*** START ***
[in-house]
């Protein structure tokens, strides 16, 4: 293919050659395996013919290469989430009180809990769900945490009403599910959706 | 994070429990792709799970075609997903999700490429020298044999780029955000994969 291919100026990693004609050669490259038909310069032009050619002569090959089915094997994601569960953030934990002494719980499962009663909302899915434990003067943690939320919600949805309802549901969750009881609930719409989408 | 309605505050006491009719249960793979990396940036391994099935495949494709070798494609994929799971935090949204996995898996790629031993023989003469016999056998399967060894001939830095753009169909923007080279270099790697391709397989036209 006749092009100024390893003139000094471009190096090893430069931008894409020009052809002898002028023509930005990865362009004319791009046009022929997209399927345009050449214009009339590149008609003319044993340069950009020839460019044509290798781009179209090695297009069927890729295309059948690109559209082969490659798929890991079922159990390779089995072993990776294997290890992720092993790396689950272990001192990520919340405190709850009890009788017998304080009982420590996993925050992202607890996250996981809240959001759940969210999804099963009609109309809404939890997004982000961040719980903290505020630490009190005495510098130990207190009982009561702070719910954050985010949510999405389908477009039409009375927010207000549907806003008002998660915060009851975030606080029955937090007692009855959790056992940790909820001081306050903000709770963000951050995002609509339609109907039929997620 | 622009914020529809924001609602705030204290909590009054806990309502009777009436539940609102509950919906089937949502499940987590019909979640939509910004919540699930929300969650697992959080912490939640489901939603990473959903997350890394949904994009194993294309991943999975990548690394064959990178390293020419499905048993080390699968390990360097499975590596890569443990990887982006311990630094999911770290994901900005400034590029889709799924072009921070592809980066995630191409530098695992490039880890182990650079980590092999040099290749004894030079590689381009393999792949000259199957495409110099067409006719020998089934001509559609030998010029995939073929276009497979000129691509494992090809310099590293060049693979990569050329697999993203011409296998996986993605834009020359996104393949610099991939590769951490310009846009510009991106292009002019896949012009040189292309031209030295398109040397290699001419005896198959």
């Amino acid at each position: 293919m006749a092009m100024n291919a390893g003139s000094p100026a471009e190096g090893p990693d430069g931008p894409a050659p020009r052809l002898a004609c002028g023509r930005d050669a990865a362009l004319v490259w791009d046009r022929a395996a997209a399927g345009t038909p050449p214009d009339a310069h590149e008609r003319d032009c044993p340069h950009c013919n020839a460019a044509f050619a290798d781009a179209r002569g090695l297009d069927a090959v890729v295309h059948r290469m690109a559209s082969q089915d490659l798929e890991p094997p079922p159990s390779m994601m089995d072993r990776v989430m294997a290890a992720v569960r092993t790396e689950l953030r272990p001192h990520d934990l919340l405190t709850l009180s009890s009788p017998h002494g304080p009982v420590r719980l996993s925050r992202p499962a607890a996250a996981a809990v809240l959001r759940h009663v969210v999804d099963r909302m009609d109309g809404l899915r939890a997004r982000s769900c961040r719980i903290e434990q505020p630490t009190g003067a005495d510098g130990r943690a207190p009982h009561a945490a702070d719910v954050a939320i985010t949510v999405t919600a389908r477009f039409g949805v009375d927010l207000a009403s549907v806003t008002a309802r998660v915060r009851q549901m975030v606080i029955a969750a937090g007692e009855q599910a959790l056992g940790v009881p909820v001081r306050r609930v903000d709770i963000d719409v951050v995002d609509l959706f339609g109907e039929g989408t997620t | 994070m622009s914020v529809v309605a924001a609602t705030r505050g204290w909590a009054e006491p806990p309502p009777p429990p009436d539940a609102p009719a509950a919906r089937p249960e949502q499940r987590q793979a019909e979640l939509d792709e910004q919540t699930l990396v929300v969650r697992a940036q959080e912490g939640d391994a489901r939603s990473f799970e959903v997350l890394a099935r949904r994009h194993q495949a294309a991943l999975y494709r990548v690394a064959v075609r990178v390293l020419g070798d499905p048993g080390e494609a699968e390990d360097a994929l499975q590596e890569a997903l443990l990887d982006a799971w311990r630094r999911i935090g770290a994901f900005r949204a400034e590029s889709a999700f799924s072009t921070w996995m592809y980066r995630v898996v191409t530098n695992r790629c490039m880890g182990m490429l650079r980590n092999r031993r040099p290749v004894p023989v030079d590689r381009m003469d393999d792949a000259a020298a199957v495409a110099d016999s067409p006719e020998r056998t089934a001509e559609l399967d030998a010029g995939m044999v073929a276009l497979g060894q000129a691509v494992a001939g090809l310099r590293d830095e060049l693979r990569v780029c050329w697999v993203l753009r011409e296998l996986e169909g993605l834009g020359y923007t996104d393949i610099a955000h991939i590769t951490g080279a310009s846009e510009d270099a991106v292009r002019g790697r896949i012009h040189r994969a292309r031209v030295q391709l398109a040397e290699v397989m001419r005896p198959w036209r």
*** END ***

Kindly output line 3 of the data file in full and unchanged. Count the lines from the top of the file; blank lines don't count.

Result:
């Amino acid at each position: 293919m006749a092009m100024n291919a390893g003139s000094p100026a471009e190096g090893p990693d430069g931008p894409a050659p020009r052809l002898a004609c002028g023509r930005d050669a990865a362009l004319v490259w791009d046009r022929a395996a997209a399927g345009t038909p050449p214009d009339a310069h590149e008609r003319d032009c044993p340069h950009c013919n020839a460019a044509f050619a290798d781009a179209r002569g090695l297009d069927a090959v890729v295309h059948r290469m690109a559209s082969q089915d490659l798929e890991p094997p079922p159990s390779m994601m089995d072993r990776v989430m294997a290890a992720v569960r092993t790396e689950l953030r272990p001192h990520d934990l919340l405190t709850l009180s009890s009788p017998h002494g304080p009982v420590r719980l996993s925050r992202p499962a607890a996250a996981a809990v809240l959001r759940h009663v969210v999804d099963r909302m009609d109309g809404l899915r939890a997004r982000s769900c961040r719980i903290e434990q505020p630490t009190g003067a005495d510098g130990r943690a207190p009982h009561a945490a702070d719910v954050a939320i985010t949510v999405t919600a389908r477009f039409g949805v009375d927010l207000a009403s549907v806003t008002a309802r998660v915060r009851q549901m975030v606080i029955a969750a937090g007692e009855q599910a959790l056992g940790v009881p909820v001081r306050r609930v903000d709770i963000d719409v951050v995002d609509l959706f339609g109907e039929g989408t997620t | 994070m622009s914020v529809v309605a924001a609602t705030r505050g204290w909590a009054e006491p806990p309502p009777p429990p009436d539940a609102p009719a509950a919906r089937p249960e949502q499940r987590q793979a019909e979640l939509d792709e910004q919540t699930l990396v929300v969650r697992a940036q959080e912490g939640d391994a489901r939603s990473f799970e959903v997350l890394a099935r949904r994009h194993q495949a294309a991943l999975y494709r990548v690394a064959v075609r990178v390293l020419g070798d499905p048993g080390e494609a699968e390990d360097a994929l499975q590596e890569a997903l443990l990887d982006a799971w311990r630094r999911i935090g770290a994901f900005r949204a400034e590029s889709a999700f799924s072009t921070w996995m592809y980066r995630v898996v191409t530098n695992r790629c490039m880890g182990m490429l650079r980590n092999r031993r040099p290749v004894p023989v030079d590689r381009m003469d393999d792949a000259a020298a199957v495409a110099d016999s067409p006719e020998r056998t089934a001509e559609l399967d030998a010029g995939m044999v073929a276009l497979g060894q000129a691509v494992a001939g090809l310099r590293d830095e060049l693979r990569v780029c050329w697999v993203l753009r011409e296998l996986e169909g993605l834009g020359y923007t996104d393949i610099a955000h991939i590769t951490g080279a310009s846009e510009d270099a991106v292009r002019g790697r896949i012009h040189r994969a292309r031209v030295q391709l398109a040397e290699v397989m001419r005896p198959w036209r």